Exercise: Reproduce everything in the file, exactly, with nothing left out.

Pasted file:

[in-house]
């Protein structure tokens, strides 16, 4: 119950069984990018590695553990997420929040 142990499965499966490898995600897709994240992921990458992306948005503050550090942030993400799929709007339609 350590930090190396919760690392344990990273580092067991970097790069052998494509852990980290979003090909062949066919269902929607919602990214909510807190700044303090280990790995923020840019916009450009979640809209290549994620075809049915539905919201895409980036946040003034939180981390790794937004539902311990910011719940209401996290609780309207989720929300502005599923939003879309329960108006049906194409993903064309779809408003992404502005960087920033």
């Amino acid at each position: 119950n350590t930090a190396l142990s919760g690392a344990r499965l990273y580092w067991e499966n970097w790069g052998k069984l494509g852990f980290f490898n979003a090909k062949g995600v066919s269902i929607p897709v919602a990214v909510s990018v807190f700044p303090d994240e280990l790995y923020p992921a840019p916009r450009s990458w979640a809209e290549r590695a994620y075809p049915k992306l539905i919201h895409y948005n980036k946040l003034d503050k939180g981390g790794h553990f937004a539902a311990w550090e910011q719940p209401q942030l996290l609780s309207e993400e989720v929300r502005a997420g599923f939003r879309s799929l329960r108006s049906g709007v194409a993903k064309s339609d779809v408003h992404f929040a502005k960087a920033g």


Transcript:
[in-house]
């Protein structure tokens, strides 16, 4: 119950069984990018590695553990997420929040 142990499965499966490898995600897709994240992921990458992306948005503050550090942030993400799929709007339609 350590930090190396919760690392344990990273580092067991970097790069052998494509852990980290979003090909062949066919269902929607919602990214909510807190700044303090280990790995923020840019916009450009979640809209290549994620075809049915539905919201895409980036946040003034939180981390790794937004539902311990910011719940209401996290609780309207989720929300502005599923939003879309329960108006049906194409993903064309779809408003992404502005960087920033």
């Amino acid at each position: 119950n350590t930090a190396l142990s919760g690392a344990r499965l990273y580092w067991e499966n970097w790069g052998k069984l494509g852990f980290f490898n979003a090909k062949g995600v066919s269902i929607p897709v919602a990214v909510s990018v807190f700044p303090d994240e280990l790995y923020p992921a840019p916009r450009s990458w979640a809209e290549r590695a994620y075809p049915k992306l539905i919201h895409y948005n980036k946040l003034d503050k939180g981390g790794h553990f937004a539902a311990w550090e910011q719940p209401q942030l996290l609780s309207e993400e989720v929300r502005a997420g599923f939003r879309s799929l329960r108006s049906g709007v194409a993903k064309s339609d779809v408003h992404f929040a502005k960087a920033g």